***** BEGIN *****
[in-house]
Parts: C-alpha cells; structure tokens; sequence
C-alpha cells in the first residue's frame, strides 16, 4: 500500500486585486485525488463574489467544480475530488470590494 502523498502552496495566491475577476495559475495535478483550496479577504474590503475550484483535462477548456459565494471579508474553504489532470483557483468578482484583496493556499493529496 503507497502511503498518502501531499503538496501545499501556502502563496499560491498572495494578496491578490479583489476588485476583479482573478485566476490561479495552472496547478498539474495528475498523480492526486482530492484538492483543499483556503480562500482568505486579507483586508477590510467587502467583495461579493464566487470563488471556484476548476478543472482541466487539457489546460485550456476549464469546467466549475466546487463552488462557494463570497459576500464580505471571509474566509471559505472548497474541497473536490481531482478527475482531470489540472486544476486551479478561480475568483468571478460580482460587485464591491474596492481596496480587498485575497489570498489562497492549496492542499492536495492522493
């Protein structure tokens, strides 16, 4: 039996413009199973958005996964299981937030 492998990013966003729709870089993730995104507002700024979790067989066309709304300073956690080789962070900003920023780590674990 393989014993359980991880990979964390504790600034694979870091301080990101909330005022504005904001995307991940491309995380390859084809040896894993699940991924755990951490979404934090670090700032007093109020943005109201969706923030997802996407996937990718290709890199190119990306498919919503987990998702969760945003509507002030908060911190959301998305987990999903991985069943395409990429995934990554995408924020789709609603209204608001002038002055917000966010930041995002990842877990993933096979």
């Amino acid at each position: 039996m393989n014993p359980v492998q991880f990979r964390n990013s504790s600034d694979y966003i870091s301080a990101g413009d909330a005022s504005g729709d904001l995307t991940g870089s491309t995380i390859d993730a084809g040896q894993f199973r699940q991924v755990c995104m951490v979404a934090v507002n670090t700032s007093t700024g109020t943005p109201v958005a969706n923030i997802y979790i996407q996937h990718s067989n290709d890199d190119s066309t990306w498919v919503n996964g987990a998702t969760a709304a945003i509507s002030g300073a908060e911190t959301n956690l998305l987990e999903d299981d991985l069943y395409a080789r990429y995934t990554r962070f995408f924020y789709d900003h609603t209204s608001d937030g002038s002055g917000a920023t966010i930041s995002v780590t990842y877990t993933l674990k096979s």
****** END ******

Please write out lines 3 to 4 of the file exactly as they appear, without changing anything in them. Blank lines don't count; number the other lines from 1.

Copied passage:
C-alpha cells in the first residue's frame, strides 16, 4: 500500500486585486485525488463574489467544480475530488470590494 502523498502552496495566491475577476495559475495535478483550496479577504474590503475550484483535462477548456459565494471579508474553504489532470483557483468578482484583496493556499493529496 503507497502511503498518502501531499503538496501545499501556502502563496499560491498572495494578496491578490479583489476588485476583479482573478485566476490561479495552472496547478498539474495528475498523480492526486482530492484538492483543499483556503480562500482568505486579507483586508477590510467587502467583495461579493464566487470563488471556484476548476478543472482541466487539457489546460485550456476549464469546467466549475466546487463552488462557494463570497459576500464580505471571509474566509471559505472548497474541497473536490481531482478527475482531470489540472486544476486551479478561480475568483468571478460580482460587485464591491474596492481596496480587498485575497489570498489562497492549496492542499492536495492522493
């Protein structure tokens, strides 16, 4: 039996413009199973958005996964299981937030 492998990013966003729709870089993730995104507002700024979790067989066309709304300073956690080789962070900003920023780590674990 393989014993359980991880990979964390504790600034694979870091301080990101909330005022504005904001995307991940491309995380390859084809040896894993699940991924755990951490979404934090670090700032007093109020943005109201969706923030997802996407996937990718290709890199190119990306498919919503987990998702969760945003509507002030908060911190959301998305987990999903991985069943395409990429995934990554995408924020789709609603209204608001002038002055917000966010930041995002990842877990993933096979």